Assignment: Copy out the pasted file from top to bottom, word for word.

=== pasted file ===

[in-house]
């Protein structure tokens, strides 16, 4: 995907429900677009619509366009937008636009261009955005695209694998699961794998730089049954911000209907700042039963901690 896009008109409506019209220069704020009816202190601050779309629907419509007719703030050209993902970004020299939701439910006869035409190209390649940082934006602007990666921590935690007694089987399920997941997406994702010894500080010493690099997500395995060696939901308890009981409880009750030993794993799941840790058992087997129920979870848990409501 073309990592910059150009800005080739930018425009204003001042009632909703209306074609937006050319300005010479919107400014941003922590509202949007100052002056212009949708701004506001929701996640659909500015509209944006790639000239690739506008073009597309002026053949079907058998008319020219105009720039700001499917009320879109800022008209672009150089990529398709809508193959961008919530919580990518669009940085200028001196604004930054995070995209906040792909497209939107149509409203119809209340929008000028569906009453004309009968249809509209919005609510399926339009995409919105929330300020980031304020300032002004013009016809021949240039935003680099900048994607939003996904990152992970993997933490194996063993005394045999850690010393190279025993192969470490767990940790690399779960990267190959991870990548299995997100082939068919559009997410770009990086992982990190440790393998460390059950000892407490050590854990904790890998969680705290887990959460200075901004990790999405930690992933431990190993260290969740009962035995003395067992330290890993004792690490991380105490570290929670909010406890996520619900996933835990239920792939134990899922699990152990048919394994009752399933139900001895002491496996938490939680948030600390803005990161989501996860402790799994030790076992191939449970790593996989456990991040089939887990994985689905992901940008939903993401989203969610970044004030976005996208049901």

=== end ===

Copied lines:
[in-house]
């Protein structure tokens, strides 16, 4: 995907429900677009619509366009937008636009261009955005695209694998699961794998730089049954911000209907700042039963901690 896009008109409506019209220069704020009816202190601050779309629907419509007719703030050209993902970004020299939701439910006869035409190209390649940082934006602007990666921590935690007694089987399920997941997406994702010894500080010493690099997500395995060696939901308890009981409880009750030993794993799941840790058992087997129920979870848990409501 073309990592910059150009800005080739930018425009204003001042009632909703209306074609937006050319300005010479919107400014941003922590509202949007100052002056212009949708701004506001929701996640659909500015509209944006790639000239690739506008073009597309002026053949079907058998008319020219105009720039700001499917009320879109800022008209672009150089990529398709809508193959961008919530919580990518669009940085200028001196604004930054995070995209906040792909497209939107149509409203119809209340929008000028569906009453004309009968249809509209919005609510399926339009995409919105929330300020980031304020300032002004013009016809021949240039935003680099900048994607939003996904990152992970993997933490194996063993005394045999850690010393190279025993192969470490767990940790690399779960990267190959991870990548299995997100082939068919559009997410770009990086992982990190440790393998460390059950000892407490050590854990904790890998969680705290887990959460200075901004990790999405930690992933431990190993260290969740009962035995003395067992330290890993004792690490991380105490570290929670909010406890996520619900996933835990239920792939134990899922699990152990048919394994009752399933139900001895002491496996938490939680948030600390803005990161989501996860402790799994030790076992191939449970790593996989456990991040089939887990994985689905992901940008939903993401989203969610970044004030976005996208049901």